# What is the formal definition of a one sided limit?

I'm looking for the formal definition of $\displaystyle \lim_{x \to a^+}f(x) = L$ and $\displaystyle\lim_{x \to a^-}g(x) = M$

I took a guess at it intuitively, but I need to make sure this is correct:

$\displaystyle\lim_{x \to a^+} f(x) = L$ if and only if:

For any $\epsilon > 0$ there is a $\delta >0$ so that for any $x$, if $x-a<\delta$ then $f(x)-L < \epsilon$

$\displaystyle\lim_{x \to a^-}g(x) = M$ if and only if:

For any $\epsilon > 0$ there is a $\delta>0$ so that for any $x$, if $a-x<\delta$ then $M-g(x)<\epsilon$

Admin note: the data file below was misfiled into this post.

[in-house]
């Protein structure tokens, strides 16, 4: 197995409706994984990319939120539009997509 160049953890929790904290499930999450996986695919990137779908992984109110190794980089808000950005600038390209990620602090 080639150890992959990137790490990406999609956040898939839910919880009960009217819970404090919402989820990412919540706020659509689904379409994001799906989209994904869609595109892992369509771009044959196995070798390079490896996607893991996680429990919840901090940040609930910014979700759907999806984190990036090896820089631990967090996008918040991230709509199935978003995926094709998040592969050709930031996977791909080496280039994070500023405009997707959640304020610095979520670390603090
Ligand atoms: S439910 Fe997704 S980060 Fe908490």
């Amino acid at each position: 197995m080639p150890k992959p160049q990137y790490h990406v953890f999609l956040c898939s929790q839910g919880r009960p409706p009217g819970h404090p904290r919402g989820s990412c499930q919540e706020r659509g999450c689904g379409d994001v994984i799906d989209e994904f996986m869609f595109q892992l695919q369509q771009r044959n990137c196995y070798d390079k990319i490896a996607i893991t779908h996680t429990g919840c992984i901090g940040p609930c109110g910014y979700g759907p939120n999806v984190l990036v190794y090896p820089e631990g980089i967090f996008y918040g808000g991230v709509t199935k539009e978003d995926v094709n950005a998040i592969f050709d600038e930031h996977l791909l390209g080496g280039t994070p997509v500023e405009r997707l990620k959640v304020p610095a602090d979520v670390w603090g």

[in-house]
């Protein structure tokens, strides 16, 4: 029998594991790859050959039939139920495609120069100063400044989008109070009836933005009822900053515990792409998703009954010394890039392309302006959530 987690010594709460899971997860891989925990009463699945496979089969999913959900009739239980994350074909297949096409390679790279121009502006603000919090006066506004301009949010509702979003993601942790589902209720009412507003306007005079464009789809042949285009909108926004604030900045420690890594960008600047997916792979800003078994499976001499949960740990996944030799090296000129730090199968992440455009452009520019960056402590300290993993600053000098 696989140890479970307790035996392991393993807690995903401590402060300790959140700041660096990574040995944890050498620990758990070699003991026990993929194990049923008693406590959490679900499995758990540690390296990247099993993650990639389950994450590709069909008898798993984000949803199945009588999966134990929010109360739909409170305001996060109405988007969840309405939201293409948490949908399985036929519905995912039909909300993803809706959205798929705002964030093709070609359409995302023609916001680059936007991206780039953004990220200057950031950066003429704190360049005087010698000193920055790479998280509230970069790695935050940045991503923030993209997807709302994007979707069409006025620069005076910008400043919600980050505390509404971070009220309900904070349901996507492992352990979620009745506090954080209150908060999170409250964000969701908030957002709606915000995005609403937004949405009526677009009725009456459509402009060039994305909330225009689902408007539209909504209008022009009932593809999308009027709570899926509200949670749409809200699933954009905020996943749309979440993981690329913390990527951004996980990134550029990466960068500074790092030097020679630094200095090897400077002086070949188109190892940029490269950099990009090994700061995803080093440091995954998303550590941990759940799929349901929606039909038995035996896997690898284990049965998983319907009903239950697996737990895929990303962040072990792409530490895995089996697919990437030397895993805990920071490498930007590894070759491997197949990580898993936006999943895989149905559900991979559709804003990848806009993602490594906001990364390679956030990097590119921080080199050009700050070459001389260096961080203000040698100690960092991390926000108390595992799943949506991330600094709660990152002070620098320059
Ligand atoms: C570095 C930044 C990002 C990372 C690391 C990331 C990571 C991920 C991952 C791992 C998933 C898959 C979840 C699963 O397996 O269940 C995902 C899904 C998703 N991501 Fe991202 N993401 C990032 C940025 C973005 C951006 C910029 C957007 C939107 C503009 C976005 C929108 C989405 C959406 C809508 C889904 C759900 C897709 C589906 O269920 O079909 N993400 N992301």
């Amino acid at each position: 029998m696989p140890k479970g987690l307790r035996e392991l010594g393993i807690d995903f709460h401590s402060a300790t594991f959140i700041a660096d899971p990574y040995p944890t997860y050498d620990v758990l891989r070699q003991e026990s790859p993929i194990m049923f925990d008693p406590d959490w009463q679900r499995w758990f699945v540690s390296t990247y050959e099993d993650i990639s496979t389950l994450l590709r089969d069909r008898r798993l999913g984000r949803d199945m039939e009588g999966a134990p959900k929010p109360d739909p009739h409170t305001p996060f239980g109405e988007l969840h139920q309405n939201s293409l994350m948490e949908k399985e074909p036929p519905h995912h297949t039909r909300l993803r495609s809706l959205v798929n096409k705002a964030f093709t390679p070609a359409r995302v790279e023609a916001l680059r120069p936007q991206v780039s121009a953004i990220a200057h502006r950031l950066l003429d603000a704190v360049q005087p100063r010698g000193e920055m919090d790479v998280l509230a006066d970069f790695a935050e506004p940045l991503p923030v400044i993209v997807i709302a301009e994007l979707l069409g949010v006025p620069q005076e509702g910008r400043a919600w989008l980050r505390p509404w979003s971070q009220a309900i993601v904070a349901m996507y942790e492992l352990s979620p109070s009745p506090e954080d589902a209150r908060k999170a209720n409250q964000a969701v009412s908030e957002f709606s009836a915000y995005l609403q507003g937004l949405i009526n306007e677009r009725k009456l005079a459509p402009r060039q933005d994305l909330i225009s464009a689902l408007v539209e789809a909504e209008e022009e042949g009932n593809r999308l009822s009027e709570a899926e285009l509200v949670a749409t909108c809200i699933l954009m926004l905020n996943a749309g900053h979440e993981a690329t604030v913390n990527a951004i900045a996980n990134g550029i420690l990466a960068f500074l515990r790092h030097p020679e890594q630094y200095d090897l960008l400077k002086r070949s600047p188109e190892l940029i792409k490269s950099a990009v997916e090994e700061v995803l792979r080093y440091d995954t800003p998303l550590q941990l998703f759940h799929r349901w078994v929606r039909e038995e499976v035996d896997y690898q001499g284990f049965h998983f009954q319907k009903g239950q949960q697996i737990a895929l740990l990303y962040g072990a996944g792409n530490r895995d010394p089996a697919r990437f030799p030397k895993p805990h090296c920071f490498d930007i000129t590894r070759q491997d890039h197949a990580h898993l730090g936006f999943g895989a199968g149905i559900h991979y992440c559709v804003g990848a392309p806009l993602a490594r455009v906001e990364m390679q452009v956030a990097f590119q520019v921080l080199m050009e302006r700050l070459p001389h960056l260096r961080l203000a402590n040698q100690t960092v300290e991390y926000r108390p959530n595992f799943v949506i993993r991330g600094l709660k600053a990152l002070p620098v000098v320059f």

• I found the answer. $\displaystyle \lim_{x \to a^+} f(x) = L$ if and only if: > For any $\epsilon >0$ there is a $\delta >0$ so that for any $x$, if $0 < x - a< \delta$ then $|f(x)-L|<\epsilon$ $\displaystyle \lim_{x \to a^-} f(x) = L$ if and only if: > For any $\epsilon >0$ there is a $\delta >0$ so that for any $x$, if $0 < a - x< \delta$ then $|f(x)-L|<\epsilon$ May 7, 2011 at 1:48
• You can post it as an answer, rather than a comment. May 7, 2011 at 6:03

$\displaystyle \lim_{x \to a^+} f(x) = L$ if and only if
For any $\epsilon>0$ there is a $\delta>0$ so that for any $x$, if $0 < x-a <\delta$ then $|f(x)-L| < \epsilon$.
$\displaystyle \lim_{x \to a^-} f(x) = L$ if and only if
For any $\epsilon>0$ there is a $\delta>0$ so that for any $x$, if $0 < a-x <\delta$ then $|f(x)-L| < \epsilon$.